Missing Analy High School grad Riley Zickel grew up with a passion for the outdoors

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Years of family camping trips and a childhood spent in the outdoors evolved into a passion for hiking and backpacking for Riley Zickel, a 21‑year‑old Analy High School graduate still missing one week after he left for an overnight trip into an Oregon national forest.

Zickel was introduced to backcountry trips by his older half-brother, Noah, said Riley’s father, Robin Zickel. “Riley just loved it and started buying his own really good gear.

“He spends all his money at REI and off he goes.”

An undergraduate student at Lewis and Clark College in Portland, Riley Zickel is a chemistry major who also studies music and plays in orchestra and jazz groups for the school, according to his father. Last year, he studied abroad in Berlin.

He was born at his family’s Litchfield Avenue home just south of downtown Sebastopol and raised in the west county town. He attended the alternative Sunridge charter school and then Analy High. A standout bass player, Riley’s talent, demonstrated while performing in the high school’s extensive orchestra, helped him earn a partial music scholarship to Lewis and Clark, a private liberal arts college.

On a break from school late last Tuesday night, Zickel left his Portland home and drove southeast a few hours to the Willamette National Forest near Mount Jefferson to backpack. He’d been expected to meet a friend in Seattle on Friday but didn’t show, according to family.

Relatives began to grow increasingly worried as last week wore on and they couldn’t reach him.

Robin Zickel said he texted his younger son Thursday and tried to call him later that night. He tried again on Friday, but never heard back.

Saturday, his ex-wife contacted him, asking if he’d heard from their son. The friend who Riley had planned to meet had contacted Riley’s college roommate, who contacted the family. A missing person’s report was filed Saturday with the Marion County Sheriff’s Office, prompting the search. His car was found Saturday night, parked near a trailhead.

On Sunday, his parents flew to Oregon.

“We were thinking Saturday, maybe they’re going to find him,” Robin Zickel said. “And then by Sunday we said ‘That’s it. We’re gone. We’re going in.’ ”

Noah Churma, 37, was in San Diego with friends, celebrating his birthday, when news broke of his missing half-brother. Robin Zickel said they were expecting him to fly into Oregon Wednesday to help with search efforts.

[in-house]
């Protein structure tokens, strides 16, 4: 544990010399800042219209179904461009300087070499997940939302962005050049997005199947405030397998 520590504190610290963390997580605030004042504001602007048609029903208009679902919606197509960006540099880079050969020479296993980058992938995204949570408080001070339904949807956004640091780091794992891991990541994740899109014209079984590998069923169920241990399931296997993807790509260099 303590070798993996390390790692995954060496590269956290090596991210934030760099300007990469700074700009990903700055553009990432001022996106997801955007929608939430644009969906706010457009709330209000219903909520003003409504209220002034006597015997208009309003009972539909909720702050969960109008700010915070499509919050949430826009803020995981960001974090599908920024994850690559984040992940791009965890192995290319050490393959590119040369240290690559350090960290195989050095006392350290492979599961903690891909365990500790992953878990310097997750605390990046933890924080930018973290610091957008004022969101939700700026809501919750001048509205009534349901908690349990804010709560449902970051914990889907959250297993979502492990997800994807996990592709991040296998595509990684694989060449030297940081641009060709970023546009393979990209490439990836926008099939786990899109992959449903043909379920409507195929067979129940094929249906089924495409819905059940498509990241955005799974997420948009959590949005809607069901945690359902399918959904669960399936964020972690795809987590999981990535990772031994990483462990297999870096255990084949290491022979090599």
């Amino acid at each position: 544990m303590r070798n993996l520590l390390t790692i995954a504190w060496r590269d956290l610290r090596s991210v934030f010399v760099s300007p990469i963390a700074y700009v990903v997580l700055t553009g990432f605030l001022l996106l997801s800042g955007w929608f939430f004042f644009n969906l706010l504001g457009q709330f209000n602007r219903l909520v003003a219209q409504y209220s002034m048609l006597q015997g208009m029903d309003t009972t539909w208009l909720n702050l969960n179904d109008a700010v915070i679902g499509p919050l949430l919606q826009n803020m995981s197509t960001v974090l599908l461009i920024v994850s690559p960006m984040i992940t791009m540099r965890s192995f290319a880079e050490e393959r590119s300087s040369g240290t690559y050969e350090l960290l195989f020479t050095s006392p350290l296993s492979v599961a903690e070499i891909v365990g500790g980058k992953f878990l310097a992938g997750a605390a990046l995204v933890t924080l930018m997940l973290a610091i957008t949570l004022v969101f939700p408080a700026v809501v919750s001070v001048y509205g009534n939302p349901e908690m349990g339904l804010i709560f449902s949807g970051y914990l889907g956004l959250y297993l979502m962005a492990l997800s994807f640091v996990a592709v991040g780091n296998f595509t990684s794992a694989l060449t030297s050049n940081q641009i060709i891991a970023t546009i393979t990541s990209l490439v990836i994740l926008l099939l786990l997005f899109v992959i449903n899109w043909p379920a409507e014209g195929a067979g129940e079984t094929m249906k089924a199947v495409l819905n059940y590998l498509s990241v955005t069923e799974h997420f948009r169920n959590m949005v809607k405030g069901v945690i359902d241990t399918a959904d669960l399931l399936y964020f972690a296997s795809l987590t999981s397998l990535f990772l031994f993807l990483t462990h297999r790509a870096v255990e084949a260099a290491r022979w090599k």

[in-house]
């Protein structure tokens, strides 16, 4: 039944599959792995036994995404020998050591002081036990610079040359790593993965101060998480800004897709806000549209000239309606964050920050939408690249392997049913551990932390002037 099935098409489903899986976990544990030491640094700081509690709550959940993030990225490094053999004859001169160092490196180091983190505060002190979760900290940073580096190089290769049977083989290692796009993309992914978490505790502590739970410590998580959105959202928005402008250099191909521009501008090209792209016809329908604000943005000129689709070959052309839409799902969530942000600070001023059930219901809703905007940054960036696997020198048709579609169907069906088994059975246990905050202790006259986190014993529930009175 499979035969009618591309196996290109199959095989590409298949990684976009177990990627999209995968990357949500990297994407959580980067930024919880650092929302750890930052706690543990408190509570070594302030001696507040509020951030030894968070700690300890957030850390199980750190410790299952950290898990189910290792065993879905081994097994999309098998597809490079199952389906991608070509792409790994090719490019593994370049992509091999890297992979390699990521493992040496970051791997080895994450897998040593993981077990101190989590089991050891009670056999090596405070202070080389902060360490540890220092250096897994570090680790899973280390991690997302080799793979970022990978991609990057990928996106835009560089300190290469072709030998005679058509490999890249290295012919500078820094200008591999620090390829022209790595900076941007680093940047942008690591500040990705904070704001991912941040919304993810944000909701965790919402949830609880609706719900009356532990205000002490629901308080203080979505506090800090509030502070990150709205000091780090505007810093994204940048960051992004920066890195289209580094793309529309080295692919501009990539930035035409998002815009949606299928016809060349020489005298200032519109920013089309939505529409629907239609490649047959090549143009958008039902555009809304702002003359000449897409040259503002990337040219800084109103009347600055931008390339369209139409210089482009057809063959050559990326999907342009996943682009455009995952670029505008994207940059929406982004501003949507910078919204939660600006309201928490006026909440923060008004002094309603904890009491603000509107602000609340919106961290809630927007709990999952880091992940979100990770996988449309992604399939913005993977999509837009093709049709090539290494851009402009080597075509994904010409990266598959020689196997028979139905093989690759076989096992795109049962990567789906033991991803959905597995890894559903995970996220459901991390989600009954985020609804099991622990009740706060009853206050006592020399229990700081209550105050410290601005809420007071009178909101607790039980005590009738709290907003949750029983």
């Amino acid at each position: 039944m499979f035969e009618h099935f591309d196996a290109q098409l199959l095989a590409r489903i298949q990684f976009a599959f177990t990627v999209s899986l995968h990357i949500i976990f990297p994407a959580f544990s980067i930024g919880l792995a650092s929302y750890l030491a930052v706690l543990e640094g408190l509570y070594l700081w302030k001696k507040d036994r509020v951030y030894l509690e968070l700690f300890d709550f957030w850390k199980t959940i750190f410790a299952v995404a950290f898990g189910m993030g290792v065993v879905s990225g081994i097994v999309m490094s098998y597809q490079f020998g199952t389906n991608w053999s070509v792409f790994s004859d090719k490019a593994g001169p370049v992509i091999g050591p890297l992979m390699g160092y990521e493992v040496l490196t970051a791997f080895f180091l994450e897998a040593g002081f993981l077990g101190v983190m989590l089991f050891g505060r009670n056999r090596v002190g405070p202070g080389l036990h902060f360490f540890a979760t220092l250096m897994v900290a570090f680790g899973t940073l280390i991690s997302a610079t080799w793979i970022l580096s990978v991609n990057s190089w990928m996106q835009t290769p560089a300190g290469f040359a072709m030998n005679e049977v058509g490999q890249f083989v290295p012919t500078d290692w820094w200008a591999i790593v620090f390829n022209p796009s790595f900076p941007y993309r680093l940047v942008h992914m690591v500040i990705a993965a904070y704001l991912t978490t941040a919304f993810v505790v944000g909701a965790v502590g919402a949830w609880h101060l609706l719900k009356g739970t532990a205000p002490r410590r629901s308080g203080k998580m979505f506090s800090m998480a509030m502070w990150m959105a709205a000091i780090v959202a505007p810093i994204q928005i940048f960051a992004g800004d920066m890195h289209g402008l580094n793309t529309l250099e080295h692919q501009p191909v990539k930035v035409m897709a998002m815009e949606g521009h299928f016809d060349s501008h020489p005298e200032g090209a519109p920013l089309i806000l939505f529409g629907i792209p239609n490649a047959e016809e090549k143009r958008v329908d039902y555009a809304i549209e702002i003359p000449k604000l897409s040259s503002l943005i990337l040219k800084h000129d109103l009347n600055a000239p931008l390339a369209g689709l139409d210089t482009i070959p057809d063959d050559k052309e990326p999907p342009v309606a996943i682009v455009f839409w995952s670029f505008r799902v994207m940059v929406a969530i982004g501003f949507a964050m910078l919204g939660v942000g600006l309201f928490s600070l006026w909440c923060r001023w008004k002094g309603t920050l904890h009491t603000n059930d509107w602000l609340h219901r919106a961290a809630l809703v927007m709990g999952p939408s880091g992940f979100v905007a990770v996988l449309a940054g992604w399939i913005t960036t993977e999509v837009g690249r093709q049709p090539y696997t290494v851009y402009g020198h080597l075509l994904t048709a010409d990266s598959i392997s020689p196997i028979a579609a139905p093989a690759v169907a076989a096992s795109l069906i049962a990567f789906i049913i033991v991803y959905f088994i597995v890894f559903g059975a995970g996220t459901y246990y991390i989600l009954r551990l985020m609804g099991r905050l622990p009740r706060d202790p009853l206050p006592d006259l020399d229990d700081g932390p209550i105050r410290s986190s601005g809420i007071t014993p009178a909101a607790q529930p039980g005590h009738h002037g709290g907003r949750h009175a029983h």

Monday’s search had ramped up to more than 60 people from multiple law enforcement agencies and included search dogs using his scent from a jacket taken from Riley’s car, according to a Facebook posting by a family friend providing search updates. A few people reported possibly seeing him, but sheriff’s officials said as of Tuesday, there have been no confirmed sightings.

On Tuesday the search involved 30 people including equestrians, air patrol and hikers, according to the Sheriff’s Office.

By late Tuesday afternoon, searchers had finished combing the Mount Jefferson area in the Willamette National Forest and turned their focus north to Park Butte and the Pacific Crest Trail, sheriff’s officials said.

The trail is a popular long‑distance hiking route stretching from Mexico to Canada through central Oregon. Search officials believed it was possible Zickel may have picked up that route and headed toward Mount Hood, his father said.

The search continued Wednesday.

“We were hoping — I just really thought we would have news (Monday) night or (Tuesday), but he’s a fast mover, so if he’s still hiking around he’s moving quickly, which makes it hard to find him,” his father said, estimating Zickel could be hiking 15 to 20 miles a day. “That’s probably what he did. He likes to push himself.”

Sheriff’s officials were asking anyone with information to call a tip line at 503‑584‑SRCH.

Meanwhile, Zickel’s parents remain close to the search command center in Detroit, Oregon, a tiny community of about 200 people west of the Mount Jefferson wilderness area. They need to stay in cellphone range, said Robin Zickel.

The small community focus has contributed to the search, with residents and businesses providing food for searchers as well as moral support for the parents.

The support has been tremendous, Robin Zickel said. “I feel like I’m always going to owe the people of Detroit something."

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